Lee Unkrich, one of the centerpiece creatives at the heart of Disney’s Pixar Animation Studios since its first movie Toy Story, said Friday he is leaving the company after 25 years. The director won two Oscars during his run, for helming Coco (last year) and 2010’s Toy Story 3. He also co-directed Pixar smashes Toy Story 2, Monsters, Inc and Finding Nemo.
Unkrich informed Pixar staff of his decision today we hear and confirmed the news on Twitter.
“I’m not leaving to make films at another studio; instead, I look forward to spending much-needed time with my family and pursuing interests that have long been back-burnered,” he said in a statement.
Pete Docter, who was named chief creative officer of Pixar Animation Studios after the exit of co-founder John Lasseter officially departed, also weighed in on Unkrich’s exit.
“Lee arrived at Pixar as we were crafting Toy Story, and he’s had a profound effect on all Pixar films since,” Docter said. “He literally taught us rookie filmmakers about staging, composition, and cutting. His artistry and expert craftsmanship as an editor and co-director became a major reason for the high quality of our filmmaking, and as Lee went on to direct, his ability to find the deep humor and emotion enabled him to create some of the strongest films we’ve made. He will be sorely missed — but we are enormously grateful for his tireless dedication to quality, and his ability to touch the hearts of audiences around the world.”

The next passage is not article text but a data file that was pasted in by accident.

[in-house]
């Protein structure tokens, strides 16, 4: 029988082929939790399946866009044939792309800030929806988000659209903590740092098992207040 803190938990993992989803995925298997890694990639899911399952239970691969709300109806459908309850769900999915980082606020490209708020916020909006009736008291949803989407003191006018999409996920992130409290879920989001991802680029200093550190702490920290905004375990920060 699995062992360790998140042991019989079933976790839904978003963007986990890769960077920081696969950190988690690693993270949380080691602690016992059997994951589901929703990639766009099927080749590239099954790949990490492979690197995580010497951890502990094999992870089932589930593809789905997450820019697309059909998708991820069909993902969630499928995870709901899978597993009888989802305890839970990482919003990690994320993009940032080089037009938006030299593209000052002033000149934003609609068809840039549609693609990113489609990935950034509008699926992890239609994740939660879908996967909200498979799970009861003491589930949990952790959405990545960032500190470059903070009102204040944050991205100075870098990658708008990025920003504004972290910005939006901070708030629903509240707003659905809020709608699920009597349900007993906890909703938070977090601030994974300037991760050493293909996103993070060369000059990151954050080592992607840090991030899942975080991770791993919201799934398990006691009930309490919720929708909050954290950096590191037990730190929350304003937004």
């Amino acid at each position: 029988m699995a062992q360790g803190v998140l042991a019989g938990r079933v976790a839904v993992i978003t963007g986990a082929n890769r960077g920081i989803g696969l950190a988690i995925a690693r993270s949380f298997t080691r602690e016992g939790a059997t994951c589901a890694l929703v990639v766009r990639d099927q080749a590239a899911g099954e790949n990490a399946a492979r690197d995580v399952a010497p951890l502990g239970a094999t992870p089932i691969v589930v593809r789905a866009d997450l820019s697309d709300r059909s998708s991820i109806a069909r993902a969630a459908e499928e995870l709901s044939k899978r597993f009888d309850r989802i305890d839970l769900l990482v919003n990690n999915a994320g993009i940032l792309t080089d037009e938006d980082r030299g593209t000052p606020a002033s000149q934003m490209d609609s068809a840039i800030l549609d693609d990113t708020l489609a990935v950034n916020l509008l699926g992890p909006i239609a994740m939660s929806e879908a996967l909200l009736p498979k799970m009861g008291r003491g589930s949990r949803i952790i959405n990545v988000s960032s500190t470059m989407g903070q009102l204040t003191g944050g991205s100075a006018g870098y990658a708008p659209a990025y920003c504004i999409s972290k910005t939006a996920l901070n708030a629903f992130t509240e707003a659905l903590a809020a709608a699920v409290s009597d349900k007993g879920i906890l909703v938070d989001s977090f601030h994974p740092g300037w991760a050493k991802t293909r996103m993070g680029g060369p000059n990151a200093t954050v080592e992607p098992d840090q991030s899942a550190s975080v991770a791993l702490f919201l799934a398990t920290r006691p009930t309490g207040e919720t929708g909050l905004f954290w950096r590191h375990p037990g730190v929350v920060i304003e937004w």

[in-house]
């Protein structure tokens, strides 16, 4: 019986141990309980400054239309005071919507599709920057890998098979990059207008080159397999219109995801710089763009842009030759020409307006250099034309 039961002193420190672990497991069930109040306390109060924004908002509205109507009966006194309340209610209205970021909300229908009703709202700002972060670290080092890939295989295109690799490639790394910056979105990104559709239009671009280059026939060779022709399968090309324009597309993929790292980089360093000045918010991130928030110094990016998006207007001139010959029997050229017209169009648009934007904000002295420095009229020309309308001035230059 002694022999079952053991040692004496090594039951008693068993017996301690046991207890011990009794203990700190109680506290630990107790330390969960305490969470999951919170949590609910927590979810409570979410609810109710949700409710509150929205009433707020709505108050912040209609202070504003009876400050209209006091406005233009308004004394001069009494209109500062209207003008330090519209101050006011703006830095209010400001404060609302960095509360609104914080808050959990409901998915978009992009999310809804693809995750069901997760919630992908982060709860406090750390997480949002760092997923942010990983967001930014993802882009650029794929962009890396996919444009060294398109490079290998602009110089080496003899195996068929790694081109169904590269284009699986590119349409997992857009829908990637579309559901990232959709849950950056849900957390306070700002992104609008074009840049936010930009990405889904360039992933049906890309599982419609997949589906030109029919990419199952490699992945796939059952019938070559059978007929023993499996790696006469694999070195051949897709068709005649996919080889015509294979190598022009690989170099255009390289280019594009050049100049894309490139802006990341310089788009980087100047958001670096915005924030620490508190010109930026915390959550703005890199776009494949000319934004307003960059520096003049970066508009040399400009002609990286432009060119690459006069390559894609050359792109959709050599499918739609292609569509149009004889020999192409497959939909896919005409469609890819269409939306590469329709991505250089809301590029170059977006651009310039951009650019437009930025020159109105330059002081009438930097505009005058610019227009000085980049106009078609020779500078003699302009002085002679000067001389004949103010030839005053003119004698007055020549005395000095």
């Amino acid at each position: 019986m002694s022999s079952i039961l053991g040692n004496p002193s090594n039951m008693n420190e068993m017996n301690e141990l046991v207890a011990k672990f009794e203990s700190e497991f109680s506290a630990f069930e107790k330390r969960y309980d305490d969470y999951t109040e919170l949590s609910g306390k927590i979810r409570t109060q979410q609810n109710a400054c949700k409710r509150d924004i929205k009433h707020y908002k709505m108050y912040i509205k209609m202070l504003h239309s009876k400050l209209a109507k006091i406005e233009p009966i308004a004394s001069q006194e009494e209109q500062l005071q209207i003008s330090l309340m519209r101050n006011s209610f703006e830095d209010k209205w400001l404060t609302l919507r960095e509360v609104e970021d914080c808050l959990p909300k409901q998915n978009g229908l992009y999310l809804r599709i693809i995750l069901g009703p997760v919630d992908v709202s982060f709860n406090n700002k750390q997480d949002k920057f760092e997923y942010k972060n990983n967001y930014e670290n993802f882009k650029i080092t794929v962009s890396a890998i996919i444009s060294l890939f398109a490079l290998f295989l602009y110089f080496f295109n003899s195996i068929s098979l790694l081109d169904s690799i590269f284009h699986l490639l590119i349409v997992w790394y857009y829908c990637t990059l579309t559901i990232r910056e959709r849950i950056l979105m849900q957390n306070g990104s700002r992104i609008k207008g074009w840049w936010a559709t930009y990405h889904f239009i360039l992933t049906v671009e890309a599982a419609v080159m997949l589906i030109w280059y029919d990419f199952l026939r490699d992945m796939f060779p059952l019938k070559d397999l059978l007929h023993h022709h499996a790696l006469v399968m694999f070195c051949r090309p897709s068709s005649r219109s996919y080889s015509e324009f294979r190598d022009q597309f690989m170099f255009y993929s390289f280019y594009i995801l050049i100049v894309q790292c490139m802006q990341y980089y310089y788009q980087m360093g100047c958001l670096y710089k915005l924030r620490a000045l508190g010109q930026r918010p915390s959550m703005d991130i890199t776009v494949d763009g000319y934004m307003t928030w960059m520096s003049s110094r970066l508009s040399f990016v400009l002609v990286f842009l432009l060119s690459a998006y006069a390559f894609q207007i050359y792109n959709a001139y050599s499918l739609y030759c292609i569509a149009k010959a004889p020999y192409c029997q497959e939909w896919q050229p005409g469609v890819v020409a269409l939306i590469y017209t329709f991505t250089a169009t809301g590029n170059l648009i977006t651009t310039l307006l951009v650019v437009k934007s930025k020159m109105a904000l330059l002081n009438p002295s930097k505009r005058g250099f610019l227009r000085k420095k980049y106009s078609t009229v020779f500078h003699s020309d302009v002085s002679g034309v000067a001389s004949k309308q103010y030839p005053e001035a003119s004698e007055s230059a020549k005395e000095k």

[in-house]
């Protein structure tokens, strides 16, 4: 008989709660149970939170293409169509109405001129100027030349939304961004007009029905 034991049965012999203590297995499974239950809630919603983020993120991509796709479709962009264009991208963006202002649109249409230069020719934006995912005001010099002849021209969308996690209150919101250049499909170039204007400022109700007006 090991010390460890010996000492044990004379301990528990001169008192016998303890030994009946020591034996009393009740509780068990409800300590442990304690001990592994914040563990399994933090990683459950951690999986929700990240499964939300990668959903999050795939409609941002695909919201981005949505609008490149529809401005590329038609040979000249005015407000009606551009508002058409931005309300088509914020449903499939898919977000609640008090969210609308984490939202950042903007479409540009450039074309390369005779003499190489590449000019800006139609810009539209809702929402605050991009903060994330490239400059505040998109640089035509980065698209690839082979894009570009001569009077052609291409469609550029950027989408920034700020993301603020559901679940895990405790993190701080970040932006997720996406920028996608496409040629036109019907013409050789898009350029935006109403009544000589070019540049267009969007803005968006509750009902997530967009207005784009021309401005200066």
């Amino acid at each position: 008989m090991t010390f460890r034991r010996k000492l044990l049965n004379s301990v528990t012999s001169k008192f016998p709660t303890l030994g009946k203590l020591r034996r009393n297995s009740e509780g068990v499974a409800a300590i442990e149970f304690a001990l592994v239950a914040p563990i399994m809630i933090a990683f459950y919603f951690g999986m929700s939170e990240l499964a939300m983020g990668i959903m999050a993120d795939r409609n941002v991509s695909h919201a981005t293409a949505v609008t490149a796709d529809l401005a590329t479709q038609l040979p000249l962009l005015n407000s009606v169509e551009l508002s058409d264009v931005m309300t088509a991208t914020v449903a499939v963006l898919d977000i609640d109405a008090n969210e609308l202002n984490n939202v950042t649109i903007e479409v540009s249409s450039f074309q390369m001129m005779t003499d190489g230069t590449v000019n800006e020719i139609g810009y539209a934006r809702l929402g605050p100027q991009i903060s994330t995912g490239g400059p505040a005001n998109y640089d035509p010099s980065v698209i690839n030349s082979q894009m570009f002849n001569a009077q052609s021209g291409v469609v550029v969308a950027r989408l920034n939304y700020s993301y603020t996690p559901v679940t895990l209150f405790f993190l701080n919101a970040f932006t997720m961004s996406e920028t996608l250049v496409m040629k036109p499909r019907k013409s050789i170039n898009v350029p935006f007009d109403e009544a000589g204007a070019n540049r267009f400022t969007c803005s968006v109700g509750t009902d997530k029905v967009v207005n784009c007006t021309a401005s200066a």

Brad Bird, the Oscar-winning director of The Incredibles, also took to Twitter to acknowledge his longtime colleague. “Thanks for all of it, Lee,” Bird tweeted in reply to Unkrich’s farewell.
Unkrich was an editor on that first Toy Story, as well as on Toy Story 2 as well as Coco, which won the Animated Feature Oscar in 2018 and grossed $807.1 million at the global box office. His other Oscar winner, Toy Story 3, made $1.07 billion worldwide in 2010 — becoming the first animated film to ever go north of the $1 billion mark in box office. Toy Story 3 held the record as the top-grossing animated film in history until it was eclipsed by Disney’s Frozen in 2014.
The Unkrich departure comes during a time of transition for Pixar, which has been readjusting since the exit of Lasseter last year amid alleged inappropriate behavior toward female staffers. Ed Catmull, who co-created Pixar with Lasseter, announced his retirement in October, though he is staying on in a consultant capacity through July. Pixar president Jim Morris remains, with Docter overseeing day-to-day creative operations.
Overall, Pixar’s 20 feature films have won 15 Oscars and earned more than $13 billion in global box office. Its most recent film, Incredibles 2, is now the highest-grossing animated film in U.S. box office history and is likely to get another Oscar nomination when those are announced next week.
Up next for Pixar: Toy Story 4, directed by Josh Cooley, which will hit theaters on June 21.
The animation biz has seen several high-profile transitions already in 2019. Lasseter was hired to run Skydance Animation, a move that David Ellison was forced to defend in company town halls in the wake of Lasseter’s past conduct. Meanwhile, Universal said DreamWorks Animation Group president Chris deFaria would exit the studio in the coming months after two years in the position.
THR was first up with the Unkrich news today.